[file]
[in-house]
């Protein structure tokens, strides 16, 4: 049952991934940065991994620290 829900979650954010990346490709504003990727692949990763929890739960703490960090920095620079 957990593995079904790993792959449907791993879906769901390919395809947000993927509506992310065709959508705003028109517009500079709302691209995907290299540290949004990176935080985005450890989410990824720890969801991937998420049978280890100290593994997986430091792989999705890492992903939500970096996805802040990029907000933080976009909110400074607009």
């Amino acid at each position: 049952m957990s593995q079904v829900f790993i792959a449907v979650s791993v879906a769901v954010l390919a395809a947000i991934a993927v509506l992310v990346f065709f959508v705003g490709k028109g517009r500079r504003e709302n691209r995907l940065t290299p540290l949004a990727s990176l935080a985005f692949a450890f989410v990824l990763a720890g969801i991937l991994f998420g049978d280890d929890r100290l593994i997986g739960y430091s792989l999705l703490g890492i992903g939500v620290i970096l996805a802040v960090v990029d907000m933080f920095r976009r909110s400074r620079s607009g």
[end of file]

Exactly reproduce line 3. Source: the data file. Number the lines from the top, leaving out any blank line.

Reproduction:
């Amino acid at each position: 049952m957990s593995q079904v829900f790993i792959a449907v979650s791993v879906a769901v954010l390919a395809a947000i991934a993927v509506l992310v990346f065709f959508v705003g490709k028109g517009r500079r504003e709302n691209r995907l940065t290299p540290l949004a990727s990176l935080a985005f692949a450890f989410v990824l990763a720890g969801i991937l991994f998420g049978d280890d929890r100290l593994i997986g739960y430091s792989l999705l703490g890492i992903g939500v620290i970096l996805a802040v960090v990029d907000m933080f920095r976009r909110s400074r620079s607009g």